SD 2 inpaint model from Stability AI is used to modify or replace objects in an image. This model allows us to edit the object in the mask area by providing a text prompt. The inpaint model is based on the text-to-image SD model, which can create high-quality images with a simple text prompt. It provides additional arguments such as original and mask images, allowing for quick modification and restoration of existing content. To learn more about Stable Diffusion models on AWS, refer to Create high-quality images with Stable Diffusion models and deploy them cost-efficiently with Amazon SageMaker.

All three models are hosted on SageMaker MMEs, which reduces the operational burden from managing multiple endpoints. In addition to that, using MME eliminates concerns about certain models being underutilized because resources are shared. You can observe the benefit from improved instance saturation, which ultimately leads to cost savings. The following architecture diagram illustrates how all three models are served using SageMaker MMEs with TorchServe.

We have published the code to implement this solution architecture in our GitHub repository. To follow along with the rest of the post, use the notebook file. It is recommended to run this example on a SageMaker notebook instance using the conda_python3 (Python 3.10.10) kernel.

Extend the TorchServe container

The first step is to prepare the model hosting container. SageMaker provides a managed PyTorch Deep Learning Container (DLC) that you can retrieve using the following code snippet:

# Use SageMaker PyTorch DLC as base image
baseimage = sagemaker.image_uris.retrieve(
framework=”pytorch”,
region=region,
py_version=”py310″,
image_scope=”inference”,
version=”2.0.0″,
instance_type=”ml.g5.2xlarge”,
)
print(baseimage)

Because the models require resources and additional packages that are not on the base PyTorch DLC, you need to build a Docker image. This image is then uploaded to Amazon Elastic Container Registry (Amazon ECR) so we can access directly from SageMaker. The custom installed libraries are listed in the Docker file:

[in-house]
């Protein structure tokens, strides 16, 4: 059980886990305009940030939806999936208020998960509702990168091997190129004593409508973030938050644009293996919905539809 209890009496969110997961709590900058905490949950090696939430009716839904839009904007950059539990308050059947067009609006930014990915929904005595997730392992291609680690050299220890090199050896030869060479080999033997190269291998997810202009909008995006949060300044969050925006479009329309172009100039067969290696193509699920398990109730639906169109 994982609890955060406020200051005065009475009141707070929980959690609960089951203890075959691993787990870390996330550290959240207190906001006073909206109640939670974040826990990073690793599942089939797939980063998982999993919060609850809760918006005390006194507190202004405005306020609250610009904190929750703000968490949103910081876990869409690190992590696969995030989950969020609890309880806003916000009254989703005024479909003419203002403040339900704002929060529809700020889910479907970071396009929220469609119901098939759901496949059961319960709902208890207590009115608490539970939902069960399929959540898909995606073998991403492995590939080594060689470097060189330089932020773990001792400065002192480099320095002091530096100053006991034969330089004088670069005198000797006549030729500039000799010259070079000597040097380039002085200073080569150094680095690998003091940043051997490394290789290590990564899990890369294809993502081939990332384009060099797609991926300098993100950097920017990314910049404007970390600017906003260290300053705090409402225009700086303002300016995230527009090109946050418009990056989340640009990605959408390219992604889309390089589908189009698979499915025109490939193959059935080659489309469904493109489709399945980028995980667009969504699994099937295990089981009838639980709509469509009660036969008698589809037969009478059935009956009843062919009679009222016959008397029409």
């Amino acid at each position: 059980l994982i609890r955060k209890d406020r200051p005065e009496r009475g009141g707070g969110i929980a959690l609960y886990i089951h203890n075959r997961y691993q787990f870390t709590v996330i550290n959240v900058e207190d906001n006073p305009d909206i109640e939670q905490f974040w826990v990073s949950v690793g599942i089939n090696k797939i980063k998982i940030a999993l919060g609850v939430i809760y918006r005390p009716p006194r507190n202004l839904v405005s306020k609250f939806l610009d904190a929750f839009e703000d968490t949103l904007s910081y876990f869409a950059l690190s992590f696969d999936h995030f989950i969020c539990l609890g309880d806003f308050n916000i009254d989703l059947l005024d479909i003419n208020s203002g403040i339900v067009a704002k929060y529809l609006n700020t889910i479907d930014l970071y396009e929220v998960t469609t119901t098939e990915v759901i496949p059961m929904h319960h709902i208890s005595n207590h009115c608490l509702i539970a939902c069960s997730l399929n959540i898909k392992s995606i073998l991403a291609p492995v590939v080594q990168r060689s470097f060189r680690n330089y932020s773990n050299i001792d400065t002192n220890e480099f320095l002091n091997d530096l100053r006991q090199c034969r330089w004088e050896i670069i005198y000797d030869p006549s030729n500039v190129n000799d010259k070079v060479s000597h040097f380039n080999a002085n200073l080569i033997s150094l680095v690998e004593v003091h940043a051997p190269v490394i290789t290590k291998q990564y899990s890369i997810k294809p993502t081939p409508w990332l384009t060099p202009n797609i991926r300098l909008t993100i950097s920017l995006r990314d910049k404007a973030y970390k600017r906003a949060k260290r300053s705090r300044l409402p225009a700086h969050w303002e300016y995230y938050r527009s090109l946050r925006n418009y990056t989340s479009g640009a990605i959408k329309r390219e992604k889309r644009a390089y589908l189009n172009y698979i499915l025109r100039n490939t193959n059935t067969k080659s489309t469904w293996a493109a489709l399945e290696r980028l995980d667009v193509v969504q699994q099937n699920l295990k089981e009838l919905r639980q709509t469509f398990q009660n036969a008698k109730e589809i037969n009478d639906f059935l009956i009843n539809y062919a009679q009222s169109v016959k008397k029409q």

ARG BASE_IMAGE

FROM $BASE_IMAGE

#Install any additional libraries
RUN pip install segment-anything-py==1.0
RUN pip install opencv-python-headless==4.7.0.68
RUN pip install matplotlib==3.6.3
RUN pip install diffusers
RUN pip install tqdm
RUN pip install easydict
RUN pip install scikit-image
RUN pip install xformers
RUN pip install tensorflow
RUN pip install joblib
RUN pip install matplotlib
RUN pip install albumentations==0.5.2
RUN pip install hydra-core==1.1.0
RUN pip install pytorch-lightning
RUN pip install tabulate
RUN pip install kornia==0.5.0
RUN pip install webdataset
RUN pip install omegaconf==2.1.2
RUN pip install transformers==4.28.1
RUN pip install accelerate
RUN pip install ftfy

Run the shell command file to build the custom image locally and push it to Amazon ECR:

%%capture build_output

reponame = “torchserve-mme-demo”
versiontag = “genai-0.1”

# Build our own docker image
!cd workspace/docker && ./build_and_push.sh {reponame} {versiontag} {baseimage} {region} {account}

Prepare the model artifacts

The main difference for the new MMEs with TorchServe support is how you prepare your model artifacts. The code repo provides a skeleton folder for each model (models folder) to house the required files for TorchServe. We follow the same four-step process to prepare each model .tar file. The following code is an example of the skeleton folder for the SD model:

workspace
|–sd
|– custom_handler.py
|– model-config.yaml

The first step is to download the pre-trained model checkpoints in the models folder:

import diffusers
import torch
import transformers

pipeline = diffusers.StableDiffusionInpaintPipeline.from_pretrained(
“stabilityai/stable-diffusion-2-inpainting”, torch_dtype=torch.float16
)

sd_dir = “workspace/sd/model”
pipeline.save_pretrained(sd_dir)

The next step is to define a custom_handler.py file. This is required to define the behavior of the model when it receives a request, such as loading the model, preprocessing the input, and postprocessing the output. The handle method is the main entry point for requests, and it accepts a request object and returns a response object. It loads the pre-trained model checkpoints and applies the preprocess and postprocess methods to the input and output data. The following code snippet illustrates a simple structure of the custom_handler.py file. For more detail, refer to the TorchServe handler API.

def initialize(self, ctx: Context):

def preprocess(self, data):

def inference(self, data):

def handle(self, data, context):
requests = self.preprocess(data)
responses = self.inference(requests)

return responses